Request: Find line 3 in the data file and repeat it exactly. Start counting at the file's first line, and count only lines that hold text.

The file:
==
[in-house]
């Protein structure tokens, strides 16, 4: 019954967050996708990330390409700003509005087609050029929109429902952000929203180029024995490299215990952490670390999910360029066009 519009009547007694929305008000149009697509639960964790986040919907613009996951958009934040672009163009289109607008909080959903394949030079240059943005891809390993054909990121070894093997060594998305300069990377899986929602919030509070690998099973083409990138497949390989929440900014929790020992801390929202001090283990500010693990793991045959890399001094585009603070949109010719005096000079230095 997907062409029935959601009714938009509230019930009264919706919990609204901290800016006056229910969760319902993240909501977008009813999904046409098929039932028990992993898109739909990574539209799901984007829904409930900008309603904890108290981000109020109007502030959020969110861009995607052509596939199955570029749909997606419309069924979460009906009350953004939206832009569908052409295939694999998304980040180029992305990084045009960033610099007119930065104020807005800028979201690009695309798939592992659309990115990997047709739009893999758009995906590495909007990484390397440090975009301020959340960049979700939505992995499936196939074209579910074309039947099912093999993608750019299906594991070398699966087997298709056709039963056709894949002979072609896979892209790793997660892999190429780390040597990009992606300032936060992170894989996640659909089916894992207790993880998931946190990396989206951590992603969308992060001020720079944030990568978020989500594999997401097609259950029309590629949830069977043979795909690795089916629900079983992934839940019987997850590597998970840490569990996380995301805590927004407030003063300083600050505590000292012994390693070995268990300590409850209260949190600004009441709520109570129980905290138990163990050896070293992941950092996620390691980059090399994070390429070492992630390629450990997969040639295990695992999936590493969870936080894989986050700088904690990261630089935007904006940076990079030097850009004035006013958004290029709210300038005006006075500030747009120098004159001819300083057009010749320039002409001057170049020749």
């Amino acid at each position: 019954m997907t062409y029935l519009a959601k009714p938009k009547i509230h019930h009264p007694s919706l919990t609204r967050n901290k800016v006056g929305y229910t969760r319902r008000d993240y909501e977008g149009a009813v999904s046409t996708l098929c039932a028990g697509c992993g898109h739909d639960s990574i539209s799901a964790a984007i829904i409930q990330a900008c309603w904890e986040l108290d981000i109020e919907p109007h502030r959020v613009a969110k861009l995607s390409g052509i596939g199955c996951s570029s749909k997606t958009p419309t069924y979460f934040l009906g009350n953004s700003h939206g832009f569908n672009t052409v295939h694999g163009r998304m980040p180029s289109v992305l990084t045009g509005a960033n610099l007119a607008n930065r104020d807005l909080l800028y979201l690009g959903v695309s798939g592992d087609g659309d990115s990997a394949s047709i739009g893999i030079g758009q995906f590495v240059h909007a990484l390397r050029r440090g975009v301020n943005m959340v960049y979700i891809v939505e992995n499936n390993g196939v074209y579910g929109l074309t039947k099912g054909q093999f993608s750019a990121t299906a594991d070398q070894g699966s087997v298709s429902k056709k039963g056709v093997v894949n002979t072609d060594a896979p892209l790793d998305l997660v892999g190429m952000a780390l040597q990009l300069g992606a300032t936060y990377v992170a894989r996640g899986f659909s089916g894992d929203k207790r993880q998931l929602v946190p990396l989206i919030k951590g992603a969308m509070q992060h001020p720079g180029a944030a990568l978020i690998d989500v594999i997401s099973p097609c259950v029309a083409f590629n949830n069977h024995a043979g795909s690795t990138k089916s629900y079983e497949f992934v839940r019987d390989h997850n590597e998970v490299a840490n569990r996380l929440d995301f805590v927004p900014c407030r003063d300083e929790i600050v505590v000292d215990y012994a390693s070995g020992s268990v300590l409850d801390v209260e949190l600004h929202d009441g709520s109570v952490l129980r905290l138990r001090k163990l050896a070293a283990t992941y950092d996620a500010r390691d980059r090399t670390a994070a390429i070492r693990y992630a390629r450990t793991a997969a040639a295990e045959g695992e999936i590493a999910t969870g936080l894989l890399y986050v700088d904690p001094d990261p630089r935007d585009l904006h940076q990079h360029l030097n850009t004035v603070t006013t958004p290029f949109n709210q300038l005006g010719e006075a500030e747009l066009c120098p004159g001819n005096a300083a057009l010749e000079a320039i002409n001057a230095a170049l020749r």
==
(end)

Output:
């Amino acid at each position: 019954m997907t062409y029935l519009a959601k009714p938009k009547i509230h019930h009264p007694s919706l919990t609204r967050n901290k800016v006056g929305y229910t969760r319902r008000d993240y909501e977008g149009a009813v999904s046409t996708l098929c039932a028990g697509c992993g898109h739909d639960s990574i539209s799901a964790a984007i829904i409930q990330a900008c309603w904890e986040l108290d981000i109020e919907p109007h502030r959020v613009a969110k861009l995607s390409g052509i596939g199955c996951s570029s749909k997606t958009p419309t069924y979460f934040l009906g009350n953004s700003h939206g832009f569908n672009t052409v295939h694999g163009r998304m980040p180029s289109v992305l990084t045009g509005a960033n610099l007119a607008n930065r104020d807005l909080l800028y979201l690009g959903v695309s798939g592992d087609g659309d990115s990997a394949s047709i739009g893999i030079g758009q995906f590495v240059h909007a990484l390397r050029r440090g975009v301020n943005m959340v960049y979700i891809v939505e992995n499936n390993g196939v074209y579910g929109l074309t039947k099912g054909q093999f993608s750019a990121t299906a594991d070398q070894g699966s087997v298709s429902k056709k039963g056709v093997v894949n002979t072609d060594a896979p892209l790793d998305l997660v892999g190429m952000a780390l040597q990009l300069g992606a300032t936060y990377v992170a894989r996640g899986f659909s089916g894992d929203k207790r993880q998931l929602v946190p990396l989206i919030k951590g992603a969308m509070q992060h001020p720079g180029a944030a990568l978020i690998d989500v594999i997401s099973p097609c259950v029309a083409f590629n949830n069977h024995a043979g795909s690795t990138k089916s629900y079983e497949f992934v839940r019987d390989h997850n590597e998970v490299a840490n569990r996380l929440d995301f805590v927004p900014c407030r003063d300083e929790i600050v505590v000292d215990y012994a390693s070995g020992s268990v300590l409850d801390v209260e949190l600004h929202d009441g709520s109570v952490l129980r905290l138990r001090k163990l050896a070293a283990t992941y950092d996620a500010r390691d980059r090399t670390a994070a390429i070492r693990y992630a390629r450990t793991a997969a040639a295990e045959g695992e999936i590493a999910t969870g936080l894989l890399y986050v700088d904690p001094d990261p630089r935007d585009l904006h940076q990079h360029l030097n850009t004035v603070t006013t958004p290029f949109n709210q300038l005006g010719e006075a500030e747009l066009c120098p004159g001819n005096a300083a057009l010749e000079a320039i002409n001057a230095a170049l020749r």